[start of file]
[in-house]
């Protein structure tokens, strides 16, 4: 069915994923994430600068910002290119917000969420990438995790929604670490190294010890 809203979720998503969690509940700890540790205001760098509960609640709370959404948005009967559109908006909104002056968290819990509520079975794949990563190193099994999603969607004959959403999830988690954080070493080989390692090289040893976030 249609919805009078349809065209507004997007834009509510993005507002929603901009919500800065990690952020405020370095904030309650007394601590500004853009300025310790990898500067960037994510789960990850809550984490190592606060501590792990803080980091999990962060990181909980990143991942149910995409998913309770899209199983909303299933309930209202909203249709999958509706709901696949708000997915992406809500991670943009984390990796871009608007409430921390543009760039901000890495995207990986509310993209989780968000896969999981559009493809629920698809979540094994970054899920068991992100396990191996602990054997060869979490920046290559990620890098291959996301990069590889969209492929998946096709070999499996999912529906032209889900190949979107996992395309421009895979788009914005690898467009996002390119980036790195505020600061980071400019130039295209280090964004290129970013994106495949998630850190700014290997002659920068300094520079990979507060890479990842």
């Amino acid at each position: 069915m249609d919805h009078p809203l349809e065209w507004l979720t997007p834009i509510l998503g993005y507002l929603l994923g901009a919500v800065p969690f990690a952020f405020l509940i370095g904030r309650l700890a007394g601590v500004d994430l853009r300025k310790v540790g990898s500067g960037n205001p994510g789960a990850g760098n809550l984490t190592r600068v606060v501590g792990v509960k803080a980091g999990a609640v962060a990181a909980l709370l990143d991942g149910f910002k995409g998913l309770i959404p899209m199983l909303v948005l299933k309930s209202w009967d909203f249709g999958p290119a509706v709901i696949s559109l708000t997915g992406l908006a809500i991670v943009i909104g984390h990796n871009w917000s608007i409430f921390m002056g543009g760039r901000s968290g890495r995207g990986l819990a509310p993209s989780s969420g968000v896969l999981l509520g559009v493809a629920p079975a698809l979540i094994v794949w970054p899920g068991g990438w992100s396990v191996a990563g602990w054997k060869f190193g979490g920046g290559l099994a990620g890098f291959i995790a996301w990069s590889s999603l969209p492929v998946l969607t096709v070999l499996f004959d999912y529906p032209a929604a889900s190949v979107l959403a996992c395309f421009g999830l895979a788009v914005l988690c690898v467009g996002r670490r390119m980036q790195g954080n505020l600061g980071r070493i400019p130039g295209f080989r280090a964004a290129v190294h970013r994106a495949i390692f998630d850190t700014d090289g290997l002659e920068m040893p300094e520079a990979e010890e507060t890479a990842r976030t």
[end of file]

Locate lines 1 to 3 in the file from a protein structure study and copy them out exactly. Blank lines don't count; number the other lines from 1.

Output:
[in-house]
């Protein structure tokens, strides 16, 4: 069915994923994430600068910002290119917000969420990438995790929604670490190294010890 809203979720998503969690509940700890540790205001760098509960609640709370959404948005009967559109908006909104002056968290819990509520079975794949990563190193099994999603969607004959959403999830988690954080070493080989390692090289040893976030 249609919805009078349809065209507004997007834009509510993005507002929603901009919500800065990690952020405020370095904030309650007394601590500004853009300025310790990898500067960037994510789960990850809550984490190592606060501590792990803080980091999990962060990181909980990143991942149910995409998913309770899209199983909303299933309930209202909203249709999958509706709901696949708000997915992406809500991670943009984390990796871009608007409430921390543009760039901000890495995207990986509310993209989780968000896969999981559009493809629920698809979540094994970054899920068991992100396990191996602990054997060869979490920046290559990620890098291959996301990069590889969209492929998946096709070999499996999912529906032209889900190949979107996992395309421009895979788009914005690898467009996002390119980036790195505020600061980071400019130039295209280090964004290129970013994106495949998630850190700014290997002659920068300094520079990979507060890479990842």
């Amino acid at each position: 069915m249609d919805h009078p809203l349809e065209w507004l979720t997007p834009i509510l998503g993005y507002l929603l994923g901009a919500v800065p969690f990690a952020f405020l509940i370095g904030r309650l700890a007394g601590v500004d994430l853009r300025k310790v540790g990898s500067g960037n205001p994510g789960a990850g760098n809550l984490t190592r600068v606060v501590g792990v509960k803080a980091g999990a609640v962060a990181a909980l709370l990143d991942g149910f910002k995409g998913l309770i959404p899209m199983l909303v948005l299933k309930s209202w009967d909203f249709g999958p290119a509706v709901i696949s559109l708000t997915g992406l908006a809500i991670v943009i909104g984390h990796n871009w917000s608007i409430f921390m002056g543009g760039r901000s968290g890495r995207g990986l819990a509310p993209s989780s969420g968000v896969l999981l509520g559009v493809a629920p079975a698809l979540i094994v794949w970054p899920g068991g990438w992100s396990v191996a990563g602990w054997k060869f190193g979490g920046g290559l099994a990620g890098f291959i995790a996301w990069s590889s999603l969209p492929v998946l969607t096709v070999l499996f004959d999912y529906p032209a929604a889900s190949v979107l959403a996992c395309f421009g999830l895979a788009v914005l988690c690898v467009g996002r670490r390119m980036q790195g954080n505020l600061g980071r070493i400019p130039g295209f080989r280090a964004a290129v190294h970013r994106a495949i390692f998630d850190t700014d090289g290997l002659e920068m040893p300094e520079a990979e010890e507060t890479a990842r976030t």